que seniori superbe respondent xv flagella suscipiat. que pro aliqua re incaute
iurauerit xv flagella susci(piat). que otiose fabulauerit x flagella suscipiat.
que sine imperio senioris sue cum seclaribus fabulauerit xv flagella suscipiat.
omnes culpas suas abbatisse manifestant. omni die dominico reconcilient se
pro negligentiis suis et petant sibi inuicem ueniam et sic ad refectionem
accedant. si qua soror alie sorori uerbum durum dixerit aut in corde duritiam
tenuerit non mandu/cet neque bibat neque dormiat neque cum ceteris oratorium
intret quousque ueniam humiliter petat cui iniuriam fecit, quia omnis soror
que iram serbat diabolo ad abitandum in corde suo (h)ospitium preparat. dum
requiescere ad lectum fuerint ueniam petant et benedictionem ne quod absit
in subitaneam mortem incidant. semper suspecte sint unaqueque de morte sua.
sic laborent die ac nocte sine murmuratione tamquam semper uiuiture. et sic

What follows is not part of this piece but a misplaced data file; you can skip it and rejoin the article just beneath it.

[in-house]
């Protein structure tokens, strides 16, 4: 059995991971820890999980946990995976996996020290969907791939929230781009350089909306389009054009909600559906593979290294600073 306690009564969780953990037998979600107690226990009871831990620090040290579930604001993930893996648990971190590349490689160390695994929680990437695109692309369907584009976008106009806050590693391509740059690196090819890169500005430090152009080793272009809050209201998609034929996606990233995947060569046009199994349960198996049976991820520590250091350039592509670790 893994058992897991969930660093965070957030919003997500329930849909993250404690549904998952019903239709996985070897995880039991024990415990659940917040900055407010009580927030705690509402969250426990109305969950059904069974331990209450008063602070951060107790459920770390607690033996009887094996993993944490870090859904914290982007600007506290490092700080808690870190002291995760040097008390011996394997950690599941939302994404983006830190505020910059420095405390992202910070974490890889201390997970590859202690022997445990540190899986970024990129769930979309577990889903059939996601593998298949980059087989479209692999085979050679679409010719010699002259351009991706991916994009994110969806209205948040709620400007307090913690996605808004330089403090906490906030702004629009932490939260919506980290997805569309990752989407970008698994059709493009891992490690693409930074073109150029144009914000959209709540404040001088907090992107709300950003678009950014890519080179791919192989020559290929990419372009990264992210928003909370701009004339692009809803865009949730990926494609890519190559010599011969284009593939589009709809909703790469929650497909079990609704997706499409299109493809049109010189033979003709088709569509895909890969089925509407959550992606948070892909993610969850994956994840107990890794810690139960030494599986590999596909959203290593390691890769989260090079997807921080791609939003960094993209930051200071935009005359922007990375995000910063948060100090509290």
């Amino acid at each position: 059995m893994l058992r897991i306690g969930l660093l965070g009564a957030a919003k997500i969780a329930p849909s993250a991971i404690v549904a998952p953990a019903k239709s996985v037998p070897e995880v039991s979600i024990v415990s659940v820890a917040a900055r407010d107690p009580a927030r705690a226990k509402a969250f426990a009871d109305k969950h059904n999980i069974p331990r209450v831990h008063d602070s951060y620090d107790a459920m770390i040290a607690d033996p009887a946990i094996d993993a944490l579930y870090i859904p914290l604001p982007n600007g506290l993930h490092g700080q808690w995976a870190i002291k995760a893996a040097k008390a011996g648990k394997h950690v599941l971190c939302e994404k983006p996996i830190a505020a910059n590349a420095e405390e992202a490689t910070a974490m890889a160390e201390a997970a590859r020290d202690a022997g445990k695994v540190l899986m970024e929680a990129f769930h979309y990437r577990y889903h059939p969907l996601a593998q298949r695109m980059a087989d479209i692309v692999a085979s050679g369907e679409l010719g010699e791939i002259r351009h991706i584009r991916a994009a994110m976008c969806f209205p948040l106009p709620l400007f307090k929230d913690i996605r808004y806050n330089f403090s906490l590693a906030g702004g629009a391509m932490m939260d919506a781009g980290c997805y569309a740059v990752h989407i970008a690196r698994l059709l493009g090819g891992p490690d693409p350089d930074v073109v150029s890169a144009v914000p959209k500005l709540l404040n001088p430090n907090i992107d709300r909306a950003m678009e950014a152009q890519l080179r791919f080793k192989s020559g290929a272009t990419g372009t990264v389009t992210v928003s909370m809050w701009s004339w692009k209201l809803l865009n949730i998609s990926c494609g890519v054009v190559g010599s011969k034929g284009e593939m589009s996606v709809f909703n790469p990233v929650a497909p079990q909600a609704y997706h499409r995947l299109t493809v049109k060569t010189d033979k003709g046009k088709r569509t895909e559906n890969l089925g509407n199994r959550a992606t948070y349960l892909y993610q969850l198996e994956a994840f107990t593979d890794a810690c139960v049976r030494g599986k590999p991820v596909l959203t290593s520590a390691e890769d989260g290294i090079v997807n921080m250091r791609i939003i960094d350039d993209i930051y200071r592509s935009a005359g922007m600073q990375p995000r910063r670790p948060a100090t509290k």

/ semper mortem ante occulos [suspectam] (66)
habeant quasi odie transiture. inter omnia precepta salutaria
karitatem teneant quia deus karitas est et qui manet in karitate in deo
manet et deus in eo. de morte inimici non gratulentur sed sicut per se ipsas
orent et diligant. cum omnibus monasteriis sororum tantam karitatem habeant
ut sit illis cor unum et anima una. si hec fecerint erunt filie dei coheredes
autem domini nostri ihesu christi. que habet discordiam et ante solis occasum
non petit ueniam in diabolo / est et non christi sed de regula diaboli est.
proinde o bos dilectissime ancille christi karitatem tenete quod est uinculum
perfectionis et deus pacis et dilectionis erit uobiscum hie et in eternum.
xxxi. De oratorio monasterii. [Reg. Ben. c. lii]
|fol. 90 v||xxxii. Queque ergo ad patriam celestem festinans ascendere hanc minimam inquoacionis regulam descriptam adiubante christo perfice. et tune demum ad maiora sanctorum patrum sacrarumque matrum uirtutum culmina deo protegente perbenies. [Expos, c. lxxiii]|